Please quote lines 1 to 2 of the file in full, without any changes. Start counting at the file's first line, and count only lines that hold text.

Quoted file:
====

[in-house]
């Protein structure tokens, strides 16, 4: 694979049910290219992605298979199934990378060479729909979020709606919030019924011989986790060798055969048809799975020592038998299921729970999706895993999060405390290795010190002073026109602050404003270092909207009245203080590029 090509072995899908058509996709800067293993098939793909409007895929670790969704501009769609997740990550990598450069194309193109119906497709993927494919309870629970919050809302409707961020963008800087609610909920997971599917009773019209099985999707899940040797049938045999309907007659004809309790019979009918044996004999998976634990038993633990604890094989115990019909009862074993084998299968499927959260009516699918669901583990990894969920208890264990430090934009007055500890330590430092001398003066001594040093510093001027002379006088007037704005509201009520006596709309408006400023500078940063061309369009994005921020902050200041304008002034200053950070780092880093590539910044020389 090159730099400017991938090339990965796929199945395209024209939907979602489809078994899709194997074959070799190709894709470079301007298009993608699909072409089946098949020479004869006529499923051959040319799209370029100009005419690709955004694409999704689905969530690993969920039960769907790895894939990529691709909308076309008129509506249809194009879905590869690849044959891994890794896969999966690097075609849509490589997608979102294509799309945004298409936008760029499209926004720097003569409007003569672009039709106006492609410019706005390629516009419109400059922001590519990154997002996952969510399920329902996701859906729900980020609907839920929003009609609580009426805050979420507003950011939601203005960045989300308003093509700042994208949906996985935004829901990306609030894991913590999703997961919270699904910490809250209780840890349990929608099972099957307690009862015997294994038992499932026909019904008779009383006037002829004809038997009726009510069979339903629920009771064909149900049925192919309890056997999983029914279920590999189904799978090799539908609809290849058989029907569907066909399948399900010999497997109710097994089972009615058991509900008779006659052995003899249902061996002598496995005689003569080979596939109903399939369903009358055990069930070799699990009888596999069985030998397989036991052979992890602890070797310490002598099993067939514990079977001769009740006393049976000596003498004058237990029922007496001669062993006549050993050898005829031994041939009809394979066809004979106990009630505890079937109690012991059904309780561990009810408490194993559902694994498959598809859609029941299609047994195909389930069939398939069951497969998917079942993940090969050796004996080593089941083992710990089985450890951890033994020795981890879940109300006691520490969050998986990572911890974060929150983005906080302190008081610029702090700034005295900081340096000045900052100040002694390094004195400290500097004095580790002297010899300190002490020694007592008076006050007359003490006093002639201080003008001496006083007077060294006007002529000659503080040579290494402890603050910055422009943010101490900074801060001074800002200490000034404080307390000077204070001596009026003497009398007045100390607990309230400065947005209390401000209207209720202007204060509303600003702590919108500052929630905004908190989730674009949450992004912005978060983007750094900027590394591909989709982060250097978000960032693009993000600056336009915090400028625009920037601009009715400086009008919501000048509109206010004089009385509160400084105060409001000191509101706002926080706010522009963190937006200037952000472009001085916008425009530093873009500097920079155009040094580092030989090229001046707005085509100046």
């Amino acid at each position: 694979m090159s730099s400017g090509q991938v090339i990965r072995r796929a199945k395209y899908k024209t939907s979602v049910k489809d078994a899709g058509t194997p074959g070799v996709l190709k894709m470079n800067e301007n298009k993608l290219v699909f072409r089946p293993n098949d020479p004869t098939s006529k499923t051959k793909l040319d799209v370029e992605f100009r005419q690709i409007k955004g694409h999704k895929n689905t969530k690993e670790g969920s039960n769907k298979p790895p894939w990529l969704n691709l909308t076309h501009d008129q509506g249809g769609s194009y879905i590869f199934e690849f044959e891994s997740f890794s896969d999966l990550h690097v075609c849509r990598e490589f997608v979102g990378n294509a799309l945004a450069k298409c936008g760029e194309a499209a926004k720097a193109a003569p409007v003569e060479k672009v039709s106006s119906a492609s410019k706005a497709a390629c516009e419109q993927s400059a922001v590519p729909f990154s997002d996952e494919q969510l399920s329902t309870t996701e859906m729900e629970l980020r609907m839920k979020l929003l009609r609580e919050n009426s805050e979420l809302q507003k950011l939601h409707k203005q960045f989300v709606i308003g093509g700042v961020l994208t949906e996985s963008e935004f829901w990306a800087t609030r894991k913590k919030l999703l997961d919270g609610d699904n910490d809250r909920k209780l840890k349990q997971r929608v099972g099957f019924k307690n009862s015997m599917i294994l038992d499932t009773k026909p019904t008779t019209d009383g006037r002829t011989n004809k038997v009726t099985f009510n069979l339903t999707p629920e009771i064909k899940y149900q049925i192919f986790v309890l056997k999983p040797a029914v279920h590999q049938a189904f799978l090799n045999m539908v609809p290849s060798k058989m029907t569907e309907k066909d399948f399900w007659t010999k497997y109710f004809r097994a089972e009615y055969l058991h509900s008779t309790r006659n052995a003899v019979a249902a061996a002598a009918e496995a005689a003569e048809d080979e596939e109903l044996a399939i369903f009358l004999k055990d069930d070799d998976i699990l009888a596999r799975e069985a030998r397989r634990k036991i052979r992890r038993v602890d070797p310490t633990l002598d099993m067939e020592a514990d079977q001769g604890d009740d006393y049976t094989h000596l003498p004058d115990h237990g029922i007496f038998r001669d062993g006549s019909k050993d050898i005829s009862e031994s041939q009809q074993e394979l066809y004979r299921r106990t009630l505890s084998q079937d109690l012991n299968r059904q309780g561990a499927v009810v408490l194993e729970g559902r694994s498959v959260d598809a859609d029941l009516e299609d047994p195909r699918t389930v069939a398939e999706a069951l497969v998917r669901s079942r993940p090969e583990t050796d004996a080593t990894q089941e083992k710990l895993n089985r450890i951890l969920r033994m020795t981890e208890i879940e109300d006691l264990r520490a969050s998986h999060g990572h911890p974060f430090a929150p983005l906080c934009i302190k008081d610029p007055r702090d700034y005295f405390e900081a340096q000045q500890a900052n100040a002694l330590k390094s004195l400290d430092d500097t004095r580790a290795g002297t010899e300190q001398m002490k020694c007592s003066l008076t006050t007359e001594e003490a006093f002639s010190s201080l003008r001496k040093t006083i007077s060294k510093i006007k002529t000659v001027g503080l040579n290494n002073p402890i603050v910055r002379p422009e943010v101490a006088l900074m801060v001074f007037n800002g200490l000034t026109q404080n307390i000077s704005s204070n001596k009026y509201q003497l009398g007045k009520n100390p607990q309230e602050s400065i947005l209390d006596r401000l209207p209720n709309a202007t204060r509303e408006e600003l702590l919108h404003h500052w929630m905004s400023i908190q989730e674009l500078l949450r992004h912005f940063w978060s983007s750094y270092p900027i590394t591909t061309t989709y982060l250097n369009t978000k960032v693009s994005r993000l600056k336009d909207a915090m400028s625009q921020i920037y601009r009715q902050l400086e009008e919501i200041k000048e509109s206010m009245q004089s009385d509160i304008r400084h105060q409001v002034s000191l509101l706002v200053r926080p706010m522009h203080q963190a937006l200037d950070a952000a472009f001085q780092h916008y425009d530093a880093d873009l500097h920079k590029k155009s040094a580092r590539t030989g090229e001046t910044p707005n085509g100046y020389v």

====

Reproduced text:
[in-house]
């Protein structure tokens, strides 16, 4: 694979049910290219992605298979199934990378060479729909979020709606919030019924011989986790060798055969048809799975020592038998299921729970999706895993999060405390290795010190002073026109602050404003270092909207009245203080590029 090509072995899908058509996709800067293993098939793909409007895929670790969704501009769609997740990550990598450069194309193109119906497709993927494919309870629970919050809302409707961020963008800087609610909920997971599917009773019209099985999707899940040797049938045999309907007659004809309790019979009918044996004999998976634990038993633990604890094989115990019909009862074993084998299968499927959260009516699918669901583990990894969920208890264990430090934009007055500890330590430092001398003066001594040093510093001027002379006088007037704005509201009520006596709309408006400023500078940063061309369009994005921020902050200041304008002034200053950070780092880093590539910044020389 090159730099400017991938090339990965796929199945395209024209939907979602489809078994899709194997074959070799190709894709470079301007298009993608699909072409089946098949020479004869006529499923051959040319799209370029100009005419690709955004694409999704689905969530690993969920039960769907790895894939990529691709909308076309008129509506249809194009879905590869690849044959891994890794896969999966690097075609849509490589997608979102294509799309945004298409936008760029499209926004720097003569409007003569672009039709106006492609410019706005390629516009419109400059922001590519990154997002996952969510399920329902996701859906729900980020609907839920929003009609609580009426805050979420507003950011939601203005960045989300308003093509700042994208949906996985935004829901990306609030894991913590999703997961919270699904910490809250209780840890349990929608099972099957307690009862015997294994038992499932026909019904008779009383006037002829004809038997009726009510069979339903629920009771064909149900049925192919309890056997999983029914279920590999189904799978090799539908609809290849058989029907569907066909399948399900010999497997109710097994089972009615058991509900008779006659052995003899249902061996002598496995005689003569080979596939109903399939369903009358055990069930070799699990009888596999069985030998397989036991052979992890602890070797310490002598099993067939514990079977001769009740006393049976000596003498004058237990029922007496001669062993006549050993050898005829031994041939009809394979066809004979106990009630505890079937109690012991059904309780561990009810408490194993559902694994498959598809859609029941299609047994195909389930069939398939069951497969998917079942993940090969050796004996080593089941083992710990089985450890951890033994020795981890879940109300006691520490969050998986990572911890974060929150983005906080302190008081610029702090700034005295900081340096000045900052100040002694390094004195400290500097004095580790002297010899300190002490020694007592008076006050007359003490006093002639201080003008001496006083007077060294006007002529000659503080040579290494402890603050910055422009943010101490900074801060001074800002200490000034404080307390000077204070001596009026003497009398007045100390607990309230400065947005209390401000209207209720202007204060509303600003702590919108500052929630905004908190989730674009949450992004912005978060983007750094900027590394591909989709982060250097978000960032693009993000600056336009915090400028625009920037601009009715400086009008919501000048509109206010004089009385509160400084105060409001000191509101706002926080706010522009963190937006200037952000472009001085916008425009530093873009500097920079155009040094580092030989090229001046707005085509100046």